How 401(k)s and IRAs Will (and Won't) Change in 2016
You won't be able to save more in a 401(k) or individual retirement account in 2016. However, you can earn slightly more and still be eligible to contribute to a Roth IRA and claim the saver's credit. Here are the ways your retirement accounts will change in 2016.
401(k) contribution limits unchanged. The contribution limit for 401(k)s, 403(b)s, most 457 plans and the federal government's Thrift Savings Plan will remain $18,000 in 2016. The catch-up contribution limit for workers age 50 and older will also stay the same at $6,000. "The pension plan limitations will not change for 2016 because the increase in the cost-of-living index did not meet the statutory thresholds that trigger their adjustment," according to a statement from the IRS. Most savers don't come anywhere near the 401(k) contribution limits. Only about 10 percent of 401(k) participants contribute the maximum possible amount each year, according to Vanguard 401(k) plan data.
IRA contribution limits stagnant. The IRA contribution limit will continue to be $5,500 in 2016. Workers age 50 and older can make catch-up contributions of an additional $1,000. Many retirement savers max out their IRA each year. Some 43 percent of IRA investors contributed the maximum possible amount in 2013, according to an Employee Benefit Research Institute analysis of IRAs.
Bigger Roth IRA income cutoffs. Workers can earn $1,000 more in 2016 and still be eligible to contribute to a Roth IRA. Eligibility to make Roth IRA contributions phases out for taxpayers whose adjusted gross income is between $117,000 and $132,000 for individuals and heads of household and $184,000 to $194,000 for married couples. "This will make a few more folks eligible for the Roth," says Kevin Brosious, a certified financial planner and president of Wealth Management Inc. in Allentown, Pennsylvania. However, there are a couple of ways you can contribute to a Roth IRA even if your income is above the cutoff amounts. "A backdoor Roth is where you contribute into a nondeductible IRA and then convert it to a Roth IRA," Brosious says. "Also, the IRS now allows after-tax contributions made to a 401(k) to be converted into a Roth IRA."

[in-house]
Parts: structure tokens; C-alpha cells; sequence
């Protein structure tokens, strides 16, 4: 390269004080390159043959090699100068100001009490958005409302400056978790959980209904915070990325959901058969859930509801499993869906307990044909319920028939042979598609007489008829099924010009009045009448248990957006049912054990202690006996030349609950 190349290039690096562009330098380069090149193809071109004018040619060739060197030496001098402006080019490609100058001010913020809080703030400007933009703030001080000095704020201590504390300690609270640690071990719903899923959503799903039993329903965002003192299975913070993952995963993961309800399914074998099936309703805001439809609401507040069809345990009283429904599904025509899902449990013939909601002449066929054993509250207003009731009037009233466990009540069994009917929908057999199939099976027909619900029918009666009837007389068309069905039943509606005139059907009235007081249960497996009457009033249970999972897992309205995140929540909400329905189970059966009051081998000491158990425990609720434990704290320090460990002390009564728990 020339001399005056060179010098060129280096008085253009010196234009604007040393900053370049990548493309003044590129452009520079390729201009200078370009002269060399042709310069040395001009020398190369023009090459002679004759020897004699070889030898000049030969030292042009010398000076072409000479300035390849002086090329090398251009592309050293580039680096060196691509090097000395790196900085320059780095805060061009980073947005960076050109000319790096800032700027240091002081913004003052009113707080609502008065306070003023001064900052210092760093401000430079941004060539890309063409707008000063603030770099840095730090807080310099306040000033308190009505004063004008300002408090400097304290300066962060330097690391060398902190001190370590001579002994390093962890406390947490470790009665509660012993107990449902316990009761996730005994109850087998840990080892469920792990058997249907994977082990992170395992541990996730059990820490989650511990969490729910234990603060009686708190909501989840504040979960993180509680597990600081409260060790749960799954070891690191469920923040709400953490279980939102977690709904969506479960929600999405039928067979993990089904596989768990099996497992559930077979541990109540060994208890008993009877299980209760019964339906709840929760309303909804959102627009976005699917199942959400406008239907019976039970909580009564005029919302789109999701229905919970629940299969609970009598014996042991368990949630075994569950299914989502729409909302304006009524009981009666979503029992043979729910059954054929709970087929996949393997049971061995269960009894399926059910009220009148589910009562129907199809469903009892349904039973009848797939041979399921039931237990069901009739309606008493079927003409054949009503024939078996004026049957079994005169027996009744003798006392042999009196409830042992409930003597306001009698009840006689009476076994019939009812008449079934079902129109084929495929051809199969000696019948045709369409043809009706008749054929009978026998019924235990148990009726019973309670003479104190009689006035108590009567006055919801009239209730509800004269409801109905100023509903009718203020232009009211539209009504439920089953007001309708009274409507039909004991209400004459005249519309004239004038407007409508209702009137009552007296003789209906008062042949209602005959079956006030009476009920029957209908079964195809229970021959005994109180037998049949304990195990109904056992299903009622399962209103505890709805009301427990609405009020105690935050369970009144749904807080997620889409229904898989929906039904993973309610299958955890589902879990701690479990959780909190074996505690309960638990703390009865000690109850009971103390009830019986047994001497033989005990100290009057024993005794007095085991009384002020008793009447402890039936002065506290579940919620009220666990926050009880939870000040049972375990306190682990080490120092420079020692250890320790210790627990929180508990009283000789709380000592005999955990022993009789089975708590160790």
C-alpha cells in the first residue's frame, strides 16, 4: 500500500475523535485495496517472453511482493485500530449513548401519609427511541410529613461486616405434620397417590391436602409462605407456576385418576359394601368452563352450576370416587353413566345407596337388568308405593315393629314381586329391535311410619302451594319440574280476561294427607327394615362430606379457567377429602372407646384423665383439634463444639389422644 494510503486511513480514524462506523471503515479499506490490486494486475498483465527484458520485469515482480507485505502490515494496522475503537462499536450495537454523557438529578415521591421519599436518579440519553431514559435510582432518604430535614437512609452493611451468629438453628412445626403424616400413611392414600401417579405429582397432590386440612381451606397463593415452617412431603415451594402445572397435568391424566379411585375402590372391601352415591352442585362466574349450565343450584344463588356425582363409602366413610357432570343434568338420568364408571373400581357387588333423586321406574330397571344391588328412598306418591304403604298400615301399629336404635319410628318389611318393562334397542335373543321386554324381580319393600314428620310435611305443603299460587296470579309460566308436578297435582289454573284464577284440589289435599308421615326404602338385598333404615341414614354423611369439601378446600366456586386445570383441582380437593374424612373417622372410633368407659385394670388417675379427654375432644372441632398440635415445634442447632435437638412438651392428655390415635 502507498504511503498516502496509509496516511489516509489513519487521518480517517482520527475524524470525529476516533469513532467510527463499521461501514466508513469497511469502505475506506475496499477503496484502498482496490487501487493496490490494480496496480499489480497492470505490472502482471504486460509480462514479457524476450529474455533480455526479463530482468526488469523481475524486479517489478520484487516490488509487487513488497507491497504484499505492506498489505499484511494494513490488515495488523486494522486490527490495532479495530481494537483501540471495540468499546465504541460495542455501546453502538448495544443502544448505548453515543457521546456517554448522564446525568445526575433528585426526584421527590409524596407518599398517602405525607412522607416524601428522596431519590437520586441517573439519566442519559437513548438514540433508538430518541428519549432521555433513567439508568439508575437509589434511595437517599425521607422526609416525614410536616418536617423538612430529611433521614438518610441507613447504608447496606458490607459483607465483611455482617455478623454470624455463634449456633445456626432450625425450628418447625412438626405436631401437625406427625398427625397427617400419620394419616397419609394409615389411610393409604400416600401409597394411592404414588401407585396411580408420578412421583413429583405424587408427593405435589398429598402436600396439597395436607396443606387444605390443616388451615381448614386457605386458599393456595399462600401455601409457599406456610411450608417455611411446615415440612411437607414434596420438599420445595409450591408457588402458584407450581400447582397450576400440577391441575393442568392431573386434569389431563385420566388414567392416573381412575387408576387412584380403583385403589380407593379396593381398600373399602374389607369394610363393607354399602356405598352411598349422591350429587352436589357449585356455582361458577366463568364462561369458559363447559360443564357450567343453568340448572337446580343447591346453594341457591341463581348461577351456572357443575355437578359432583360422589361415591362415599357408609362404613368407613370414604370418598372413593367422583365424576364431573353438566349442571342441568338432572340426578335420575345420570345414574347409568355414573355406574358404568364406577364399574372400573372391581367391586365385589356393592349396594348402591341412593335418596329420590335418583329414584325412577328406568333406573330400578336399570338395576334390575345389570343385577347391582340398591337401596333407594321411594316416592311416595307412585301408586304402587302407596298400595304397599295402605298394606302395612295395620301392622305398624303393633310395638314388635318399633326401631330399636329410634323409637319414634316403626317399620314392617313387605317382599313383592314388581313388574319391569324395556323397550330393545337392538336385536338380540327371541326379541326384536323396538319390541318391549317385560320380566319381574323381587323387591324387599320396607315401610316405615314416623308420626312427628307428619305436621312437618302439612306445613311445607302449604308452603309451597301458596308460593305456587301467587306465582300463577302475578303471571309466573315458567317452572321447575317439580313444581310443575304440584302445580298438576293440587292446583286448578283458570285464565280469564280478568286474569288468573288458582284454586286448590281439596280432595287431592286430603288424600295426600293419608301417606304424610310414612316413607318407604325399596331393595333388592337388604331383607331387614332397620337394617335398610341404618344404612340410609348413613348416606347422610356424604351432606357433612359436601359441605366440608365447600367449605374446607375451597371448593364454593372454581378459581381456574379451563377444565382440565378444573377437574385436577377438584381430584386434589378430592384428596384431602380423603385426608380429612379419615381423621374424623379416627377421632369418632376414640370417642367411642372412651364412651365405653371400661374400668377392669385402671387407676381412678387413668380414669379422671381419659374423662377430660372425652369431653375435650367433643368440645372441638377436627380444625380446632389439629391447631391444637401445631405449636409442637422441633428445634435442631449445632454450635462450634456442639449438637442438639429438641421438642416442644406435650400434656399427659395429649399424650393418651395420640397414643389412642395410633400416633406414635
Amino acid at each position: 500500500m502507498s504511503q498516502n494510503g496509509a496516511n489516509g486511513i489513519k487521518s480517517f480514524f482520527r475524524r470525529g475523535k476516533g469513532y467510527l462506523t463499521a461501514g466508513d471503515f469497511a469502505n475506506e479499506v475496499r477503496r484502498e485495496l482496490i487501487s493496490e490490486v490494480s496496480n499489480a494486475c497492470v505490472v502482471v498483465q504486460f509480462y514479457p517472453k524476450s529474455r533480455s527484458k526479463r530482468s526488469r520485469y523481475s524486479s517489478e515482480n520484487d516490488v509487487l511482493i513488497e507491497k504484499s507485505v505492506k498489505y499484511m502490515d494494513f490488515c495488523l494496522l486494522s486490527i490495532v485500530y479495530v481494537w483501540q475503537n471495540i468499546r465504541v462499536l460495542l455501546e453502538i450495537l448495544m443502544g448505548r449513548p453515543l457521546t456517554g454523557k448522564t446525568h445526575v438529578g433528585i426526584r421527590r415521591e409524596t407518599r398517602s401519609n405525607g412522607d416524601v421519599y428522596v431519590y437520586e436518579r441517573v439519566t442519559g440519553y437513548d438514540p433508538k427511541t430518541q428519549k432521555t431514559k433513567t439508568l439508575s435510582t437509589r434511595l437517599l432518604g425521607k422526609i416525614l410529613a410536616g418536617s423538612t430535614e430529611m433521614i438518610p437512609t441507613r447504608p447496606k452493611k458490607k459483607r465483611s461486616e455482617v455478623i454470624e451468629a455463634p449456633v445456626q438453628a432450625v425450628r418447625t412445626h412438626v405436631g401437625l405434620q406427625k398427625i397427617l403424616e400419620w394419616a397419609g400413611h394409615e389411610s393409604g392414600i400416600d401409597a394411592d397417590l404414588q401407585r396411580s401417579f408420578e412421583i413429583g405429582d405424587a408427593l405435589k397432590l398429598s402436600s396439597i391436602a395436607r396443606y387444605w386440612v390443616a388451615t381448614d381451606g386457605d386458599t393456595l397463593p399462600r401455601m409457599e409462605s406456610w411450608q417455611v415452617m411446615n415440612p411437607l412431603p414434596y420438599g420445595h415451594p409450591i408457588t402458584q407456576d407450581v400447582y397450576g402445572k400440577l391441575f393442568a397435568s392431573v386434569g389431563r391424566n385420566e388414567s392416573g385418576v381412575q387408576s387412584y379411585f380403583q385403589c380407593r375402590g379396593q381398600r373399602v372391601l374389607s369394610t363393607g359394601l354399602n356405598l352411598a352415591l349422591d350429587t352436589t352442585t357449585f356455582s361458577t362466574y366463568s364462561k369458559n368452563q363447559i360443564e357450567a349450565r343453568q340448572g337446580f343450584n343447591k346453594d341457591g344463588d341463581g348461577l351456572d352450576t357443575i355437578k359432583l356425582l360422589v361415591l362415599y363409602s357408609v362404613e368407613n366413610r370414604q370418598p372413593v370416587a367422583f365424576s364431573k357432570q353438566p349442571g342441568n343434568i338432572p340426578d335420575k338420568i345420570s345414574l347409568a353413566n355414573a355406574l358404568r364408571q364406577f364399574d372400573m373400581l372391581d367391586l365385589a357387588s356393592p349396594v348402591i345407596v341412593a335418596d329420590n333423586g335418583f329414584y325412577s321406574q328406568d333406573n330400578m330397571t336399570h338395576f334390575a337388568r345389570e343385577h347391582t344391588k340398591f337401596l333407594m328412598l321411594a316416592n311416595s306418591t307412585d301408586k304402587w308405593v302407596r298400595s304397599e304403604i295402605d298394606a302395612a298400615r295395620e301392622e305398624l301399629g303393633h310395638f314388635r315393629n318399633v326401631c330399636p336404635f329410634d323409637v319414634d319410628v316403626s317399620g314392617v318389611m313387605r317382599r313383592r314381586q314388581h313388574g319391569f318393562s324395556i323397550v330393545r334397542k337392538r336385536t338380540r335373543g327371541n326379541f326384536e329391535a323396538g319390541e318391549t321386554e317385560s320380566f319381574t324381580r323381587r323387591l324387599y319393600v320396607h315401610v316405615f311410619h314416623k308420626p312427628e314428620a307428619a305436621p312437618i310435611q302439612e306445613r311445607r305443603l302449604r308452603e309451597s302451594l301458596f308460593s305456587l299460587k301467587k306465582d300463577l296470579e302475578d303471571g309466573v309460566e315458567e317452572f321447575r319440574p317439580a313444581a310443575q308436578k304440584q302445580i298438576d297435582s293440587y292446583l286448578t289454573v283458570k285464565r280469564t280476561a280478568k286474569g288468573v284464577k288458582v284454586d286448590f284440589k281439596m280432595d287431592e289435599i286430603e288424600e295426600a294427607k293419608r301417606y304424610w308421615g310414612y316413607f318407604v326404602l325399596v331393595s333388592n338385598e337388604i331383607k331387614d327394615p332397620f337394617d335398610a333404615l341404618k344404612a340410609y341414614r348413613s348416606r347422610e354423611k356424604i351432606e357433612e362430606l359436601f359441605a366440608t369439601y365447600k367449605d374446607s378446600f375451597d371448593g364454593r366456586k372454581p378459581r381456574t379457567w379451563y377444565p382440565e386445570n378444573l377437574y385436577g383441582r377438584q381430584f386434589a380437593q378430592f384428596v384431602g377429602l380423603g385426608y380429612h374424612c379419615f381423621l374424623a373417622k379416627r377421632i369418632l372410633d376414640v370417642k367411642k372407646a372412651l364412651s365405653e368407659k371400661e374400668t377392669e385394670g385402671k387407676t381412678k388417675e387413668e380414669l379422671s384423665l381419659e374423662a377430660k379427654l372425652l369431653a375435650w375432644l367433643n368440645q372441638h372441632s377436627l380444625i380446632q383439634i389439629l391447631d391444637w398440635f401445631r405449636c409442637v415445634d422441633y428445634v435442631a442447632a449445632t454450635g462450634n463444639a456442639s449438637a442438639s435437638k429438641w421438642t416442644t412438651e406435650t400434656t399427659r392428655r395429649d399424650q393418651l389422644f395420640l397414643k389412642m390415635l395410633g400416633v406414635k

Traditional IRA income cutoffs remain the same. Savers who have a workplace retirement account can additionally claim a tax deduction for IRA contributions, unless their income exceeds certain annual limits. The IRA tax deduction is phased out for singles and heads of household whose modified adjusted gross income is between $61,000 and $71,000, the same as in 2015. The income phaseout range is $98,000 to $118,000 for married couples when the spouse who contributes to the IRA also has access to a workplace retirement plan. There are no income limits for the IRA tax deduction for people who don't have a retirement account at work.
IRA income limits increase for spouses without retirement accounts. Savers who don't have a workplace retirement account but are married to someone who does can claim the full tax deduction on their IRA contribution until the couple's income exceeds $184,000, which is $1,000 more than in 2015. The IRA tax deduction for spouses without retirement accounts is gradually phased out for couples earning between $184,000 and $194,000 in 2016.
Higher income limit for the saver's credit. Workers with slightly higher incomes will qualify for the saver's credit in 2016. Single retirement savers are eligible for the credit until their adjusted gross income exceeds $30,750, which is $250 higher than in 2015. The income limit for married couples will climb by $500 to $61,500. And heads of household qualify for the credit if their income is $46,125 or less, up from $45,750 in 2015.
This tax credit for people who save for retirement isn't well known, with only 30 percent of workers saying they are aware of the saver's credit, according to a survey of 4,550 workers by Harris Poll for the Transamerica Center for Retirement Studies. For people who qualify, the saver's credit is worth between 10 and 50 percent of the amount contributed to a retirement account up to $2,000 for individuals and $4,000 for couples, with the biggest credits going to people with the lowest incomes. "Now, even more low- and moderate-income American workers can benefit from this valuable tax incentive to save for retirement," says Catherine Collinson, president of the Transamerica Center for Retirement Studies. "The saver's credit literally pays workers to save for retirement. It's a free matching contribution from the IRS."
Emily Brandon is the senior editor for Retirement at U.S. News. You can contact her on Twitter @aiming2retire, circle her on Google Plus or email her at email@example.com.